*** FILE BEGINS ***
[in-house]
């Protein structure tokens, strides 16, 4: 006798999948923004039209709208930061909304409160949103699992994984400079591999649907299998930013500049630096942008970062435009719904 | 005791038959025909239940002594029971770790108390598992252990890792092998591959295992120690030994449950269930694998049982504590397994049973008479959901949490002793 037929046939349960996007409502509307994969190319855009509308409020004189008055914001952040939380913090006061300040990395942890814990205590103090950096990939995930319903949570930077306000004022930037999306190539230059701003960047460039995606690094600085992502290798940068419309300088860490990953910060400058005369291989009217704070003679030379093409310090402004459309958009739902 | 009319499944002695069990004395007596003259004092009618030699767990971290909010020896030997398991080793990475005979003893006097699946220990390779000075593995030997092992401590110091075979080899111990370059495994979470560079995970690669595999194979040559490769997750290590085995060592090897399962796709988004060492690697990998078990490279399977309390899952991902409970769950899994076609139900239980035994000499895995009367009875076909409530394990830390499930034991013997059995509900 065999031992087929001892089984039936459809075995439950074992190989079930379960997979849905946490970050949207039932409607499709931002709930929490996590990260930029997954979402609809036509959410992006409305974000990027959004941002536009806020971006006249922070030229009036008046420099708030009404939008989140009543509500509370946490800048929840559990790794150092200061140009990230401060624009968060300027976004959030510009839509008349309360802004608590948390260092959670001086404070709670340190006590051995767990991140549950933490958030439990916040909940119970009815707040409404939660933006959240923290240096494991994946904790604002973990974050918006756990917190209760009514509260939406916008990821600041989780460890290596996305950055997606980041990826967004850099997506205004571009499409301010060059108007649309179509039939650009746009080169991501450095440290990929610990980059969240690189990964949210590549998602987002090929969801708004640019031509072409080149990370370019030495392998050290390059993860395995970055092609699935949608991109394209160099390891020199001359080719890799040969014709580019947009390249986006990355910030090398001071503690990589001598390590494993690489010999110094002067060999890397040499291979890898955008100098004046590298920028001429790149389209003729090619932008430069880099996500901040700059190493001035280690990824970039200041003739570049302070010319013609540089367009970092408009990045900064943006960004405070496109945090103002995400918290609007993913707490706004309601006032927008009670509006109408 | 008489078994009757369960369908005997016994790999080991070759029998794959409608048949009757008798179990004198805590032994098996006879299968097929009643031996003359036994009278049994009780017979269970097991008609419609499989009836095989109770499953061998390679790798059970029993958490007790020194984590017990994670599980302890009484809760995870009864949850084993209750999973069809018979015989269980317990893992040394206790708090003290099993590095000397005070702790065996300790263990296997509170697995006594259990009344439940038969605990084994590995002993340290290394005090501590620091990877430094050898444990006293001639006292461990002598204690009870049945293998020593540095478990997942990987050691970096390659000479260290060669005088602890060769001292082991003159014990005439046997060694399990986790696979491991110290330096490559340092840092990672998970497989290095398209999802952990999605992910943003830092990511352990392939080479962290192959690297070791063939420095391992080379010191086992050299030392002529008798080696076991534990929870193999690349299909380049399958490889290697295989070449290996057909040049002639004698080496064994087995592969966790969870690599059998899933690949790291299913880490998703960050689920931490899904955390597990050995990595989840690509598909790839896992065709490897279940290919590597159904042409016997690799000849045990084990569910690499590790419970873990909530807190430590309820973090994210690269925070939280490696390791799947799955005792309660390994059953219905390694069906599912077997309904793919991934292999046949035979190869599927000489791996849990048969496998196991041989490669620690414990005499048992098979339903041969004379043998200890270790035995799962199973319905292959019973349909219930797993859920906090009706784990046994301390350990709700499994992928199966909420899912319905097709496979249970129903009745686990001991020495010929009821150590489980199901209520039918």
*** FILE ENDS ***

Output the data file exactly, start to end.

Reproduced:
[in-house]
């Protein structure tokens, strides 16, 4: 006798999948923004039209709208930061909304409160949103699992994984400079591999649907299998930013500049630096942008970062435009719904 | 005791038959025909239940002594029971770790108390598992252990890792092998591959295992120690030994449950269930694998049982504590397994049973008479959901949490002793 037929046939349960996007409502509307994969190319855009509308409020004189008055914001952040939380913090006061300040990395942890814990205590103090950096990939995930319903949570930077306000004022930037999306190539230059701003960047460039995606690094600085992502290798940068419309300088860490990953910060400058005369291989009217704070003679030379093409310090402004459309958009739902 | 009319499944002695069990004395007596003259004092009618030699767990971290909010020896030997398991080793990475005979003893006097699946220990390779000075593995030997092992401590110091075979080899111990370059495994979470560079995970690669595999194979040559490769997750290590085995060592090897399962796709988004060492690697990998078990490279399977309390899952991902409970769950899994076609139900239980035994000499895995009367009875076909409530394990830390499930034991013997059995509900 065999031992087929001892089984039936459809075995439950074992190989079930379960997979849905946490970050949207039932409607499709931002709930929490996590990260930029997954979402609809036509959410992006409305974000990027959004941002536009806020971006006249922070030229009036008046420099708030009404939008989140009543509500509370946490800048929840559990790794150092200061140009990230401060624009968060300027976004959030510009839509008349309360802004608590948390260092959670001086404070709670340190006590051995767990991140549950933490958030439990916040909940119970009815707040409404939660933006959240923290240096494991994946904790604002973990974050918006756990917190209760009514509260939406916008990821600041989780460890290596996305950055997606980041990826967004850099997506205004571009499409301010060059108007649309179509039939650009746009080169991501450095440290990929610990980059969240690189990964949210590549998602987002090929969801708004640019031509072409080149990370370019030495392998050290390059993860395995970055092609699935949608991109394209160099390891020199001359080719890799040969014709580019947009390249986006990355910030090398001071503690990589001598390590494993690489010999110094002067060999890397040499291979890898955008100098004046590298920028001429790149389209003729090619932008430069880099996500901040700059190493001035280690990824970039200041003739570049302070010319013609540089367009970092408009990045900064943006960004405070496109945090103002995400918290609007993913707490706004309601006032927008009670509006109408 | 008489078994009757369960369908005997016994790999080991070759029998794959409608048949009757008798179990004198805590032994098996006879299968097929009643031996003359036994009278049994009780017979269970097991008609419609499989009836095989109770499953061998390679790798059970029993958490007790020194984590017990994670599980302890009484809760995870009864949850084993209750999973069809018979015989269980317990893992040394206790708090003290099993590095000397005070702790065996300790263990296997509170697995006594259990009344439940038969605990084994590995002993340290290394005090501590620091990877430094050898444990006293001639006292461990002598204690009870049945293998020593540095478990997942990987050691970096390659000479260290060669005088602890060769001292082991003159014990005439046997060694399990986790696979491991110290330096490559340092840092990672998970497989290095398209999802952990999605992910943003830092990511352990392939080479962290192959690297070791063939420095391992080379010191086992050299030392002529008798080696076991534990929870193999690349299909380049399958490889290697295989070449290996057909040049002639004698080496064994087995592969966790969870690599059998899933690949790291299913880490998703960050689920931490899904955390597990050995990595989840690509598909790839896992065709490897279940290919590597159904042409016997690799000849045990084990569910690499590790419970873990909530807190430590309820973090994210690269925070939280490696390791799947799955005792309660390994059953219905390694069906599912077997309904793919991934292999046949035979190869599927000489791996849990048969496998196991041989490669620690414990005499048992098979339903041969004379043998200890270790035995799962199973319905292959019973349909219930797993859920906090009706784990046994301390350990709700499994992928199966909420899912319905097709496979249970129903009745686990001991020495010929009821150590489980199901209520039918």